In a combination photo, U.S. Democratic presidential nominee Hillary Clinton is seen Sept. 9 and U.S Republican presidential nominee Donald Trump is seen Sept. 14. CNS photo/Brian Snyder/Mike Segar, Reuters

In tough election year, U.S. Catholics urged to avoid cynicism, work for change

  • September 16, 2016

NOTRE DAME, Ind. – In his 50 years of voting in U.S. elections, Philadelphia Archbishop Charles J. Chaput said he has never seen the two major parties offer "two such deeply flawed" presidential nominees "at the same time."

Without naming the nominees — Republican Donald Trump and Democrat Hillary Clinton — the archbishop said he presumes they "intend well and have a reasonable level of personal decency behind their public images, but I also believe that each candidate is very bad news for our country, though in different ways."

"One candidate, in the view of a lot of people, is a belligerent demagogue with an impulse control problem," he said in a Sept. 15 speech at the University of Notre Dame. "And the other, also in the view of a lot of people, is a criminal liar, uniquely rich in stale ideas and bad priorities."

Chaput delivered the 2016 Tocqueville lecture on religious liberty, sponsored by the school's Tocqueville Program for Inquiry Into Religion and Public Life. His wide-ranging talk also addressed the moral threats facing society, the necessity of strong families, and the controversy surrounding Notre Dame and its awarding of the Laetare Medal to Vice President Joe Biden.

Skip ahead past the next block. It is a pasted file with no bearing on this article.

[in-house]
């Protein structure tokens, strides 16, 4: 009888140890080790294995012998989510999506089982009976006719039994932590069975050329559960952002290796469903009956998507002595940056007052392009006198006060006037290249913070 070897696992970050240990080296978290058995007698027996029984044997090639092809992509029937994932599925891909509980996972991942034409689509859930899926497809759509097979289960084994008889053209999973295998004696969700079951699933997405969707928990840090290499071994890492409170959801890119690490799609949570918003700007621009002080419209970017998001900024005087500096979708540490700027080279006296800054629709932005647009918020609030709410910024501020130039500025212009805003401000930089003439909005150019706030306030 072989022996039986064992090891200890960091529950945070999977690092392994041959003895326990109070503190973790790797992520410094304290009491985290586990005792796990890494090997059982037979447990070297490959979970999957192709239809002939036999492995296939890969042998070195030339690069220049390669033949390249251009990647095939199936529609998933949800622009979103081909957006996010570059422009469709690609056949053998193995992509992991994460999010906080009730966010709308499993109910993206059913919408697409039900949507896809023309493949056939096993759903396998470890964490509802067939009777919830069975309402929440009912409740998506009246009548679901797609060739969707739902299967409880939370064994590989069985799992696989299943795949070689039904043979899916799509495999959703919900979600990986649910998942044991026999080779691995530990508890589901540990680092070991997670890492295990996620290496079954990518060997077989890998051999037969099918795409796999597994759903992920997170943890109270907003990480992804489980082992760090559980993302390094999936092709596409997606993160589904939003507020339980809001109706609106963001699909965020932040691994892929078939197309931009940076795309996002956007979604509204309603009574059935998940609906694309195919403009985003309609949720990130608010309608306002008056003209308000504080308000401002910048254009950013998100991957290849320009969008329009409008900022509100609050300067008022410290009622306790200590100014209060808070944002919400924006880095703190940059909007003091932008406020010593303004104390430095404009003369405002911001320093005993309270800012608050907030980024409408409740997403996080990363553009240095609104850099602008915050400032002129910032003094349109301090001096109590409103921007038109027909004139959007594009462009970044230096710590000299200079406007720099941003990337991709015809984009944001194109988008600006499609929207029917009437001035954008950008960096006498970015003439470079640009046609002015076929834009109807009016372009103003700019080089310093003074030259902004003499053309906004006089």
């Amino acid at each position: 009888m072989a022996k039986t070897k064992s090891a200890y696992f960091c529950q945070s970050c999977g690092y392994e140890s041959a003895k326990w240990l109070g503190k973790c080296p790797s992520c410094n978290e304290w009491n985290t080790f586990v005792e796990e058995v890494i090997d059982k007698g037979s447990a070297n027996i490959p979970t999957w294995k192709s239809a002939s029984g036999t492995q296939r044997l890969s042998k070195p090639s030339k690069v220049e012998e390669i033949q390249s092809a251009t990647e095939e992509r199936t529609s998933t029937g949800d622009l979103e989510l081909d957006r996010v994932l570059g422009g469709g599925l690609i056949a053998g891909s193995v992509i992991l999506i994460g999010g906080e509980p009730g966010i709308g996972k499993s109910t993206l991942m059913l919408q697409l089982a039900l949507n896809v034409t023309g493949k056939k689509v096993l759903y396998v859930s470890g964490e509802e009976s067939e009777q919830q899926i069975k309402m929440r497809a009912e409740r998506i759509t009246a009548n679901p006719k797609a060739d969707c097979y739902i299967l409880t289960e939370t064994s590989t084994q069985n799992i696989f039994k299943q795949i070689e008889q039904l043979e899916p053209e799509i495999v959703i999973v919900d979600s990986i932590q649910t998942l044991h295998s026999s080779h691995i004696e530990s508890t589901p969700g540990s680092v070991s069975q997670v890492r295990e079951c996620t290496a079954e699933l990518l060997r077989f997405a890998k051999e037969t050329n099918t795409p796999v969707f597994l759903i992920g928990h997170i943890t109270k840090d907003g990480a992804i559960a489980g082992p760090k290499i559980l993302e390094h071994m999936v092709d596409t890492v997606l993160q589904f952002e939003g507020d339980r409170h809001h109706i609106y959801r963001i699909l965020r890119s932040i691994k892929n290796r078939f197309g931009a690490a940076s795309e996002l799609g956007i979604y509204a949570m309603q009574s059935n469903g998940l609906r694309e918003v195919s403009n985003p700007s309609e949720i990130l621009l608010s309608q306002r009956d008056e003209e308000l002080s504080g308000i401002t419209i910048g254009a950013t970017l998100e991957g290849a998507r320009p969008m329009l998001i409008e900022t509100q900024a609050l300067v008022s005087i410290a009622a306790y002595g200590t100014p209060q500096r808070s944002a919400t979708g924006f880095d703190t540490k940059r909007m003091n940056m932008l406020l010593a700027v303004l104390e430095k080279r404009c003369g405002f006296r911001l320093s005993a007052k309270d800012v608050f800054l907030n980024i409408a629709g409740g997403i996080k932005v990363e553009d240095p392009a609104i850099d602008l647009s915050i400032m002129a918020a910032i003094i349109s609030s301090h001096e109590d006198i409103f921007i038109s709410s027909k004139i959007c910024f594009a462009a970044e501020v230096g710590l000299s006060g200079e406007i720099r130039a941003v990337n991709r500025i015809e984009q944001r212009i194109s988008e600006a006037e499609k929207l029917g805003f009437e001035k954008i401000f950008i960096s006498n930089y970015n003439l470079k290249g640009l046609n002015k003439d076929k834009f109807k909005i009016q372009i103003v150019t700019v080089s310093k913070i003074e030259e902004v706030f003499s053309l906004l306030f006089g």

Though faced with flawed presidential candidates, he said, Catholics and other Christians do not have "the luxury of cynicism," because if they "leave the public square, other people with much worse intentions won't."

Many "honest public officials" are currently serving our country well, and both parties have "good candidates for other public offices," he added, offering other reasons not to be cynical.

Christians "have a duty to leave the world better than we found it," the archbishop said. "One of the ways we do that, however imperfectly, is through politics."

"Elections do matter," he said, emphasizing that the next president will likely appoint several Supreme Court justices. One seat is vacant, with the death of Justice Antonin Scalia, and the oldest of the current justices are Ruth Bader Ginsburg, 83, and Anthony Kennedy, 80.

The next president will "make vital foreign policy decisions, and shape the huge federal administrative machinery in ways over which Congress has little control," Chaput said.

Instead of whining or wringing our hands over the current state of politics and the feeling citizens have no say in "the big mechanical Golem we call Washington," Chaput said, the situation demands "we be different people" and change the country by changing ourselves.

The nation's future depends on strengthening traditional family life and church life, the archbishop said, and rejecting secular society's mores of casual sex, adultery and divorce, abortion, selfishness, instant gratification and sexual confusion.

The future, he said, "belongs to people who believe in something beyond themselves, and who live and sacrifice accordingly. It belongs to people who think and hope inter-generationally."

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